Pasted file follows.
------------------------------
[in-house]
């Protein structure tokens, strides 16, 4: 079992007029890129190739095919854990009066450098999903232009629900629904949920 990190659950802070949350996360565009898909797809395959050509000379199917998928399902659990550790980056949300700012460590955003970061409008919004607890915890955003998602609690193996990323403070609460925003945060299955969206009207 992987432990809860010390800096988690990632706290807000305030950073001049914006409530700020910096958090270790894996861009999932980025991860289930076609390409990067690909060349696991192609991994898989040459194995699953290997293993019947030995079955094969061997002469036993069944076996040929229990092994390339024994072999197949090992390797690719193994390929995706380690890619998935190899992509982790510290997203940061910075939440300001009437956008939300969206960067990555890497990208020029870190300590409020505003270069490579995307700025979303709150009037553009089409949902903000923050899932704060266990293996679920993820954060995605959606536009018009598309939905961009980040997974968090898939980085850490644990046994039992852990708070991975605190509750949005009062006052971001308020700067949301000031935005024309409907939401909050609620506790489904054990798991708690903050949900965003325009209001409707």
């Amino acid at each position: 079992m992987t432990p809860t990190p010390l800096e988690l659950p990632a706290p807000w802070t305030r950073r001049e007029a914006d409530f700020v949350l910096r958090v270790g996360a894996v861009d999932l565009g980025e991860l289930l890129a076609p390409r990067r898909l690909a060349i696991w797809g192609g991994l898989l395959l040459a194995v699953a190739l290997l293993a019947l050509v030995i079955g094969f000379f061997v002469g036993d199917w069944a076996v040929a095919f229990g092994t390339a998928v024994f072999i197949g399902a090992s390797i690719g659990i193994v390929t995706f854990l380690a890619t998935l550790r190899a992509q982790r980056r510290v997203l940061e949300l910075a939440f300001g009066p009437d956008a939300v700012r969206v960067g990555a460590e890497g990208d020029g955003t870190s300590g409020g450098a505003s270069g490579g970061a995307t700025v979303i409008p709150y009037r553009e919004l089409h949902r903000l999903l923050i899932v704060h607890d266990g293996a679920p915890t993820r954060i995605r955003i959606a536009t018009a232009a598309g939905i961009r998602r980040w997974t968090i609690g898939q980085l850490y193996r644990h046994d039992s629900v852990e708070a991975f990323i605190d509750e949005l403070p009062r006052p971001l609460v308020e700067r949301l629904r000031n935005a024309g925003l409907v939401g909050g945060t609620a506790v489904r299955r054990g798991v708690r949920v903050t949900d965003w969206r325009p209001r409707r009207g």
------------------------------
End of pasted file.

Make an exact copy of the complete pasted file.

[in-house]
């Protein structure tokens, strides 16, 4: 079992007029890129190739095919854990009066450098999903232009629900629904949920 990190659950802070949350996360565009898909797809395959050509000379199917998928399902659990550790980056949300700012460590955003970061409008919004607890915890955003998602609690193996990323403070609460925003945060299955969206009207 992987432990809860010390800096988690990632706290807000305030950073001049914006409530700020910096958090270790894996861009999932980025991860289930076609390409990067690909060349696991192609991994898989040459194995699953290997293993019947030995079955094969061997002469036993069944076996040929229990092994390339024994072999197949090992390797690719193994390929995706380690890619998935190899992509982790510290997203940061910075939440300001009437956008939300969206960067990555890497990208020029870190300590409020505003270069490579995307700025979303709150009037553009089409949902903000923050899932704060266990293996679920993820954060995605959606536009018009598309939905961009980040997974968090898939980085850490644990046994039992852990708070991975605190509750949005009062006052971001308020700067949301000031935005024309409907939401909050609620506790489904054990798991708690903050949900965003325009209001409707």
């Amino acid at each position: 079992m992987t432990p809860t990190p010390l800096e988690l659950p990632a706290p807000w802070t305030r950073r001049e007029a914006d409530f700020v949350l910096r958090v270790g996360a894996v861009d999932l565009g980025e991860l289930l890129a076609p390409r990067r898909l690909a060349i696991w797809g192609g991994l898989l395959l040459a194995v699953a190739l290997l293993a019947l050509v030995i079955g094969f000379f061997v002469g036993d199917w069944a076996v040929a095919f229990g092994t390339a998928v024994f072999i197949g399902a090992s390797i690719g659990i193994v390929t995706f854990l380690a890619t998935l550790r190899a992509q982790r980056r510290v997203l940061e949300l910075a939440f300001g009066p009437d956008a939300v700012r969206v960067g990555a460590e890497g990208d020029g955003t870190s300590g409020g450098a505003s270069g490579g970061a995307t700025v979303i409008p709150y009037r553009e919004l089409h949902r903000l999903l923050i899932v704060h607890d266990g293996a679920p915890t993820r954060i995605r955003i959606a536009t018009a232009a598309g939905i961009r998602r980040w997974t968090i609690g898939q980085l850490y193996r644990h046994d039992s629900v852990e708070a991975f990323i605190d509750e949005l403070p009062r006052p971001l609460v308020e700067r949301l629904r000031n935005a024309g925003l409907v939401g909050g945060t609620a506790v489904r299955r054990g798991v708690r949920v903050t949900d965003w969206r325009p209001r409707r009207g």